Eye on the Prize

A brilliant plan is only half the entrepreneurial equation

Great ideas are a dime a dozen, but bridging the gulf between idea and execution is at the heart of entrepreneurship, and that’s where the hard work of earning an MBA can help.

While studying for his undergraduate degree in journalism, Darcy Hughes was drawn to the world of business, but he wanted to avoid big corporations. “I thought, I’ve got all these ideas and I don’t want to be formed into whatever a big-box company needs me to do,” he says. “I’d like to create my own world.” This conflict pointed him in one direction: entrepreneurship, and a return to school for a graduate degree in business administration. 

At UBC’s MBA program, Hughes became involved in an entrepreneur-focused class that would provide him with his ­breakout idea. The lesson paired MBA students with engineering students in a real-world 
scenario requiring the team to form a business project and plan. This exercise, paired with the managerial skills learned at UBC, paved the way for Hughes to found Recon Instruments Inc., a manufacturer of ski goggles with a built-in GPS system that displays speed, altitude, vertical drop and other data on the inside of the goggle lens.

Like Hughes, Marc Gaucher credits his MBA program for much of his success as an entrepreneur, saying that he “might not have gone into business without the confidence gained from an MBA.”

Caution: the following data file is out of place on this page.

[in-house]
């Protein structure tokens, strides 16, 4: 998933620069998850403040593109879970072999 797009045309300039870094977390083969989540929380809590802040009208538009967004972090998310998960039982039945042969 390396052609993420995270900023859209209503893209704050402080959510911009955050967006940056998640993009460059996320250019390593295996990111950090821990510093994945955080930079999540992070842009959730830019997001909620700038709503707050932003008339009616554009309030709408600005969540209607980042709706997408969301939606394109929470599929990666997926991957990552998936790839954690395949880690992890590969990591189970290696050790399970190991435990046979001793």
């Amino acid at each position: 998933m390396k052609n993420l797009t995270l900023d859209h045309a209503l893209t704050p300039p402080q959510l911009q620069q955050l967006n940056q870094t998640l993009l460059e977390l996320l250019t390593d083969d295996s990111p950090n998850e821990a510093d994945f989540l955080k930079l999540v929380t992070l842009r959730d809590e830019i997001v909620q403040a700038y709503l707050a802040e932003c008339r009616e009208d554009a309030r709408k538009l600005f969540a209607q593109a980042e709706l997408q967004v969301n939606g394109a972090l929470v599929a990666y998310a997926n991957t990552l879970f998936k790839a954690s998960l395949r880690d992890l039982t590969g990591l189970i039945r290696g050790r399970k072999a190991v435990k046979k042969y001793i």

Gaucher is the managing director and co-founder of The Metro Group, which includes a Kelowna restaurant, a try-it-and-buy-it wine bar, and three specialty liquor stores in Victoria and the Okanagan. While business interested him, Gaucher started his career in the public sector working as a secondary-school teacher, eventually becoming an administrator at the University of Victoria. After being turned down for a job because he lacked a master’s degree, Gaucher went back to school, this time focusing on business. However, the jump was harder than he anticipated. Gaucher recalls his first finance class where, after painstakingly preparing a cash-flow chart by hand, he found that his classmates were working on Excel spreadsheets. “What took me an hour-and-a-half took them about three minutes. So needless to say, spreadsheeting was a lesson I learned very quickly,” says Gaucher.

Both Hughes and Gaucher highlight the importance of an MBA program’s focus on what Gaucher refers to as the “soft skills” of business, particularly for those hoping to embark on a career as an entrepreneur. For Recon founder Hughes, this meant a heavy dose of human resources and organizational behaviour: “The psychology of running all these people from different backgrounds – that was the most important piece for me.”

Gaucher credits his MBA education for his win-win negotiation skills, which he claims are invaluable. He says the “ethical approach to negotiating” that he learned in the UVic MBA program helped him get the most out of all of his business relationships.

Hughes says his UBC MBA helped him broaden his business perspective, explaining that one of the most important lessons he learned was how to use his Vancouver roots to strengthen Recon’s local identity, helping “make it palpable” globally. And the education didn’t hurt in broadening his own personal perspectives either: he reports that his job “requires” visits to the world’s top ski hills and the biggest ski and snowboard events around the globe.

– Sarah Fullbrook